Early Binding Support

The following code example presents a scenario with early binding support in place.


Dim x as IADsUser
Dim y as IADsExt1
Dim z as IADsExt2
 
Set x = GetObject("LDAP://CN=JeffSmith, OU=Sales, 
                   DC=Fabrikam,DC=COM")
x.SetPassword("newPassword")
 
Set y = x
y.MyNewMethod( "\\srv\public")
y.MyProperty = "Hello World"
 
Set z = y
z.OtherMethod()
z.OtherProperty = 4362
 
Debug.Print x.LastName
 
Set z = GetObject("LDAP://CN=Jeff,OU=Engr, 
                   DC=Fabrikam,DC=COM")
z.OtherProperty = 5323

In this code example, two extension components extend a user object. Each extension publishes its own interface. Each extension does not recognize the other extension interface; only ADSI recognizes the existence of both extensions. Each extension delegates its IUnknown to ADSI. ADSI acts as an aggregator for both extensions, and any other future extensions. Querying an interface from any extension, or from ADSI, yields the same consistent result.

The following procedure describes how to create an extension.

Step 1: Add Aggregation to Your Component

Follow the COM specification for adding aggregation to your component. In summary, you must accept the pUnknown requests to your component during CreateInstance, and delegate the pUnknown to the aggregator's IUnknown if the component is aggregated.

Step 2: Register Your Extension

Now you must decide which directory class to extend. You cannot use the same interfaces to accomplish this that you would use for an ADSI interface, for example, IADsUser, IADsComputer. Directory objects are persisted in the directory, while your extension and ADSI are running on the client computer. Directory object examples are user, computer, printQueue, serviceConnectionPoint, and nTDSService. You can add a new class in Active Directory and create a new extension for this new class as well.

You use registry keys to associate a directory class name with the ADSI extension components. The following figure represents the existing registry layout, as a well as new keys.

  • A new key, called Extensions, contains a list of keys, each of which represents a class in the directory. Each class, for example, user, printQueue, or computer, maintains a list of subkeys.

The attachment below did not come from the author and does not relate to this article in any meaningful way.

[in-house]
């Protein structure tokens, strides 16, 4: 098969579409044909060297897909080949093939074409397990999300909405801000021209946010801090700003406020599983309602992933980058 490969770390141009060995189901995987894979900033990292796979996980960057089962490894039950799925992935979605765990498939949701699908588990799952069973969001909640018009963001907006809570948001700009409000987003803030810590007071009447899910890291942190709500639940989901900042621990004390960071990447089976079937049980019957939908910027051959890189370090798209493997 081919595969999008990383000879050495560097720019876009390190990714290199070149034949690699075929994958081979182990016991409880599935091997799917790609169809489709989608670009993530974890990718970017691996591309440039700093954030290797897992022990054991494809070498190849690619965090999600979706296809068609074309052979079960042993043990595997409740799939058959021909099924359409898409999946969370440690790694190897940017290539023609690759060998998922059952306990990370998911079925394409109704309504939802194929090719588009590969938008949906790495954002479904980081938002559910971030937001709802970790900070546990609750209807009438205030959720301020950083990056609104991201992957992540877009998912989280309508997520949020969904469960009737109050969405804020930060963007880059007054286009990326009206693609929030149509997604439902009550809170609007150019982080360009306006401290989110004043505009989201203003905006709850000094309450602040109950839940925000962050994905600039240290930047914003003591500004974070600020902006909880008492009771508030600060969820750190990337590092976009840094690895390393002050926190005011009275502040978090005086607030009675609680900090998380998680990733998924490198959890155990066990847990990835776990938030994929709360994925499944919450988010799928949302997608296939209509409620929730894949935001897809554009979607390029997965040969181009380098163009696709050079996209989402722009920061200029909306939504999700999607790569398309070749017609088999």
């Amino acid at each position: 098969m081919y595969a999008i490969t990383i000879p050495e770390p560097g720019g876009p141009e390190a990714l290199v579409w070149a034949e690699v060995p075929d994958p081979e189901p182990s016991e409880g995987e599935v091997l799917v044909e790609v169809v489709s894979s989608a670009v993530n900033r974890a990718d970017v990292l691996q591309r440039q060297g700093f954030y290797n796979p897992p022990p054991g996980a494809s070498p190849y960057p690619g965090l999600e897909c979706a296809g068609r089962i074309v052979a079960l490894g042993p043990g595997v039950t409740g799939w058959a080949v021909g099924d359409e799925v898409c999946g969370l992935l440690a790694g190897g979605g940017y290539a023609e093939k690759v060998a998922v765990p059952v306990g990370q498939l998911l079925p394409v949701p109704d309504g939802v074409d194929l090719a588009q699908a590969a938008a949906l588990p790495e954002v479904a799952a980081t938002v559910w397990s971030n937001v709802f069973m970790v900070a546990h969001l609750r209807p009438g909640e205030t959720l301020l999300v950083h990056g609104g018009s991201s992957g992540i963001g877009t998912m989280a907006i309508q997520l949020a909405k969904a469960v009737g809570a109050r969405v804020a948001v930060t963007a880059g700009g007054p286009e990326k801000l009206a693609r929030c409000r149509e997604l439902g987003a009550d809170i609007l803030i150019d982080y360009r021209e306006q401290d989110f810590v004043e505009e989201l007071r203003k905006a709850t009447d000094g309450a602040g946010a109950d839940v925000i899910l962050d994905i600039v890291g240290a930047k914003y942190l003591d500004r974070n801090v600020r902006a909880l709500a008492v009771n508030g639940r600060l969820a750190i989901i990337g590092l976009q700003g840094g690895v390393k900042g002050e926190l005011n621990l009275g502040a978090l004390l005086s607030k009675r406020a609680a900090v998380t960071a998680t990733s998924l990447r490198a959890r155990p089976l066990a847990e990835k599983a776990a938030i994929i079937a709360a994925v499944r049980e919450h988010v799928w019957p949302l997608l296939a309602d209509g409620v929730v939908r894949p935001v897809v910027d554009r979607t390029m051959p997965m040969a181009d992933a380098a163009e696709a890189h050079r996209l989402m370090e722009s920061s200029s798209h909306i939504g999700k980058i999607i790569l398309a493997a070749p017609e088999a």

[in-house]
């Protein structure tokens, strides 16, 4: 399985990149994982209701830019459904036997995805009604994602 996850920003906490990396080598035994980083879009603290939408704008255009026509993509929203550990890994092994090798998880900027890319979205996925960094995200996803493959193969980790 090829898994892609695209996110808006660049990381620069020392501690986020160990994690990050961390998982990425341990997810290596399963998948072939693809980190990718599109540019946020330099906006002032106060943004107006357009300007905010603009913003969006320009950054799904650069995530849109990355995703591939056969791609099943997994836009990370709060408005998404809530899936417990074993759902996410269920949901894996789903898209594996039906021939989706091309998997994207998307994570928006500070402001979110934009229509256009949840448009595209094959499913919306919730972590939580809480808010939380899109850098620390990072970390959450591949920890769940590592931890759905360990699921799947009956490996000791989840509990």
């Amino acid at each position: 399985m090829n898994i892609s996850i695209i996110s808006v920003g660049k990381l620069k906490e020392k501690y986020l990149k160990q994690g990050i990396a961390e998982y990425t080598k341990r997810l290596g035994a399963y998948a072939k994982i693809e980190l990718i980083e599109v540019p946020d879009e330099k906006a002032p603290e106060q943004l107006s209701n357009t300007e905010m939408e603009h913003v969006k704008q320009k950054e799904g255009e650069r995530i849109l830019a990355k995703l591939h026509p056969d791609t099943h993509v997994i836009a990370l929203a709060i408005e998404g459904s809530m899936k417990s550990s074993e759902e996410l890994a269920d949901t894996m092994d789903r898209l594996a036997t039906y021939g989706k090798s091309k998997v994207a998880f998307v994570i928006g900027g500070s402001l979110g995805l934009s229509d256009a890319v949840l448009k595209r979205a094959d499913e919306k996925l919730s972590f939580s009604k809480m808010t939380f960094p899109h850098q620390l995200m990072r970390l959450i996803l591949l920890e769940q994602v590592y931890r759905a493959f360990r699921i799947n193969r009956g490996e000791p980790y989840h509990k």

• Each subkey contains the CLSID of the ADSI extension component.
  • Each CLSID subkey contains a string entry that allows multiple values. You should only list the interfaces that participate in the aggregation.
Note  Extension objects are still required to register standard COM keys.
 

HKEY_LOCAL_MACHINE
   Software
      Microsoft
         ADS
            Providers
               LDAP
                  Extensions
                     ClassNameA
                        CLSID of ExtensionA1
                           Interfaces = List of interfaces
                        CLSID of ExtensionA2
                           Interfaces = List of interfaces
                     ClassNameB
                        CLSID of ExtensionB1
                           Interfaces = List of interfaces
                        CLSID of ExtensionB2
                           Interfaces = List of interfaces

Example

HKEY_LOCAL_MACHINE
   SOFTWARE
      Microsoft
         ADs
            Providers
               LDAP
                  Extensions
                     printQueue
                        {9f37f39c-6f49-11d1-8c18-00c04fd8d503}
                           Interfaces = {466841B0-E531-11d1-8718-00C04FD44407}
                                        {466841B1-E531-11d1-8718-00C04FD44407}

The list of interfaces from Extension1 can be different from that of Extension2. The object, when active, supports the interfaces of the aggregator (ADSI) and all the interfaces provided by the aggregate's Extension1 and Extension2. Resolution of conflicting interfaces (the same interface supported by both the aggregator and the aggregates or by multiple aggregates) is determined by priorities of the extensions.

You can also associate your CLSID extension with multiple object class names. For example, your extension can extend both the user and contact objects.

Note  Extension behavior is added on a per-object class, not on a per-object instance.
 

As a best practice, register your extensions, as you would any other COM components, with a call to the DllRegisterSvr function. Also provide a facility to unregister your extension with the DllUnregisterServer function.

The following code example shows how to register an extension.


/////
// Register the class.
///////////////////////
hr = RegCreateKeyEx( HKEY_LOCAL_MACHINE,
                 _T("SOFTWARE\\Microsoft\\ADs\\Providers\\LDAP\\Extensions\\User\\{E1E3EDF8-48D1-11D2-B22B-0000F87A6B50}"),
 0,
 NULL,
 REG_OPTION_NON_VOLATILE,
 KEY_WRITE,
 NULL,
 &hKey,
 &dwDisposition );
 
///////////////////////////
// Register the Interface.
///////////////////////////
const TCHAR szIf[] = _T("{E1E3EDF7-48D1-11D2-B22B-0000F87A6B50}");
 
hr = RegSetValueEx( hKey, _T("Interfaces"), 0, REG_BINARY, (const BYTE *) szIf, sizeof(szIf) );
 
RegCloseKey(hKey);
return S_OK;
 
}

 

 

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